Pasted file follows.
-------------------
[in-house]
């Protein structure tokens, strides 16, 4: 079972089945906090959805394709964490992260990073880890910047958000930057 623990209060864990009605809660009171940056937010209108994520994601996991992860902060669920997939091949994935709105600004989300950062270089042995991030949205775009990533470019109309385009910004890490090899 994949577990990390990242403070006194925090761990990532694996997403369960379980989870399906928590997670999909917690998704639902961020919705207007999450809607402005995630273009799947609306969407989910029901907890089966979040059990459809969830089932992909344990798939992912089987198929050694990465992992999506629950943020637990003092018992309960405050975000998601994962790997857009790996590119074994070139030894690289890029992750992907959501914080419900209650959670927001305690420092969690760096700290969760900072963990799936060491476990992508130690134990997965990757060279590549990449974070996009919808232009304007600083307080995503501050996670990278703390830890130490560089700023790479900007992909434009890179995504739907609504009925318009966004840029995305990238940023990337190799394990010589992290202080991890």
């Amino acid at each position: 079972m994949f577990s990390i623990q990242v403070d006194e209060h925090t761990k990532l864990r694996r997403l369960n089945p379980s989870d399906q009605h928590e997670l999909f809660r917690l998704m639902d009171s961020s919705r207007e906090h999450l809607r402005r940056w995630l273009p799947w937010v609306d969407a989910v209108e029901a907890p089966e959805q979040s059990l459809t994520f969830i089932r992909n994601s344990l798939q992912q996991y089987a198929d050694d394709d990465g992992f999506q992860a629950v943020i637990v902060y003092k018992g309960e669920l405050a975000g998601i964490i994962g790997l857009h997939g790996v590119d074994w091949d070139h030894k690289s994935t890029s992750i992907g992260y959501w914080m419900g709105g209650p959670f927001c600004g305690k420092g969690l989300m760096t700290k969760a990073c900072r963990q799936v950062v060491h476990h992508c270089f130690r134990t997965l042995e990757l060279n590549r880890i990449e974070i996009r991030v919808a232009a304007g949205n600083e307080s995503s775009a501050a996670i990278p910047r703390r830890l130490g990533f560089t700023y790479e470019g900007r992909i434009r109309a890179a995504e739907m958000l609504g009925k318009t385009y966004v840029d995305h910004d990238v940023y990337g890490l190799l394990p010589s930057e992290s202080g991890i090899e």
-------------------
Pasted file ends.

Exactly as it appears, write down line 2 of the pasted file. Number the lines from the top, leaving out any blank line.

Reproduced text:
């Protein structure tokens, strides 16, 4: 079972089945906090959805394709964490992260990073880890910047958000930057 623990209060864990009605809660009171940056937010209108994520994601996991992860902060669920997939091949994935709105600004989300950062270089042995991030949205775009990533470019109309385009910004890490090899 994949577990990390990242403070006194925090761990990532694996997403369960379980989870399906928590997670999909917690998704639902961020919705207007999450809607402005995630273009799947609306969407989910029901907890089966979040059990459809969830089932992909344990798939992912089987198929050694990465992992999506629950943020637990003092018992309960405050975000998601994962790997857009790996590119074994070139030894690289890029992750992907959501914080419900209650959670927001305690420092969690760096700290969760900072963990799936060491476990992508130690134990997965990757060279590549990449974070996009919808232009304007600083307080995503501050996670990278703390830890130490560089700023790479900007992909434009890179995504739907609504009925318009966004840029995305990238940023990337190799394990010589992290202080991890």